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One of the best parts of my personal arts and cultural life has been the ability to experience a multitude of African artists on the continent. While in the states, we often talk about the role of Black art in politics, as if there was a magical thing that separated the two. In Africa, I got to experience the political activism of artists in ways that were enlightening to me.

A number of years ago while attending the Danse l’Afrique Danse encounter in Tunis, the group I was traveling with – representatives of the Africa Contemporary Arts Consortium – held a meeting with African artists. Among the many artists in attendance, Nigerian creative Qudus Onikeku spoke passionately and memorably about his desires for his art. He shared his vision of gathering African artists, encouraging them to come together and determine their own destinies as creatives, community organizers, and leaders.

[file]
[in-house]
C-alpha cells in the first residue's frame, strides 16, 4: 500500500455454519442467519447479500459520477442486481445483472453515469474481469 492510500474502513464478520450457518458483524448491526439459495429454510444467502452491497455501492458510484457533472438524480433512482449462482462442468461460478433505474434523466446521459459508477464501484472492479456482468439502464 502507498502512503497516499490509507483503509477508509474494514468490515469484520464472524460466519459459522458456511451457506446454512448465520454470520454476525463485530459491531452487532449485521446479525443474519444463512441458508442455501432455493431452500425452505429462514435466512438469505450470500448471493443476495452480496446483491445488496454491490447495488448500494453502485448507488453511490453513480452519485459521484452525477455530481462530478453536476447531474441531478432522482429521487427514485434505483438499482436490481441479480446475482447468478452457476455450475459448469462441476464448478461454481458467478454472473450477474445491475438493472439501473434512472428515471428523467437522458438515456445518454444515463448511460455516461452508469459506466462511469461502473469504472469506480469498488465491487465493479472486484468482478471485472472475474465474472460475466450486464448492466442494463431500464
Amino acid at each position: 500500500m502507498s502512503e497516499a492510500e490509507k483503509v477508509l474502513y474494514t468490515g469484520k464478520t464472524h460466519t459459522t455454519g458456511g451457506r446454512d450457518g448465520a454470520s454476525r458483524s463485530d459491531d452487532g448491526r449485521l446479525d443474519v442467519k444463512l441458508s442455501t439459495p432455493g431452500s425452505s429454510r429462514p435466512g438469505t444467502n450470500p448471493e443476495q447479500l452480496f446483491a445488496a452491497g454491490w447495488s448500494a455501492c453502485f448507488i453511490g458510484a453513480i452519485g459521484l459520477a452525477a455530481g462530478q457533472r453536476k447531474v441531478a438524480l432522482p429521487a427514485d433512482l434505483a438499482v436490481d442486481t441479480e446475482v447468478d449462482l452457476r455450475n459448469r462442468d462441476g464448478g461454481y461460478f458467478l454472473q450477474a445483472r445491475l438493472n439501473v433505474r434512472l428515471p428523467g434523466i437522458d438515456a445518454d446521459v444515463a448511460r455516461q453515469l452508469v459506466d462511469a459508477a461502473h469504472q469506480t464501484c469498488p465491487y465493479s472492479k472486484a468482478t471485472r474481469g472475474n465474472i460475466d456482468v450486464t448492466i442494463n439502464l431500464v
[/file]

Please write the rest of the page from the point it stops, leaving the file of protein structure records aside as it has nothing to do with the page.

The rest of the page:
Photo credit: madconcept courtesy of the artist's Flickr page

In his website bio, Qudus states, “It is my belief that the social-economic-political condition of a given time, usually informs the given culture of the time.” In this, he is expressing his own understanding of the role art and culture play in reflecting our human condition at any given moment in history.

Qudus developed the Qdance Company and Qdance Center in his Lagos, Nigeria home, and also choreographs, performs and teaches around the world. I’ve stayed on his mailing list and remain inspired by his creative offerings and his intellectual musings. A recent email communication included a link to view an excerpt from his recent piece MY EXILE is in my head, inspired by the prison writings of Wole Soyinka.

Arté Noir readers, please meet Qudus Onikeku.


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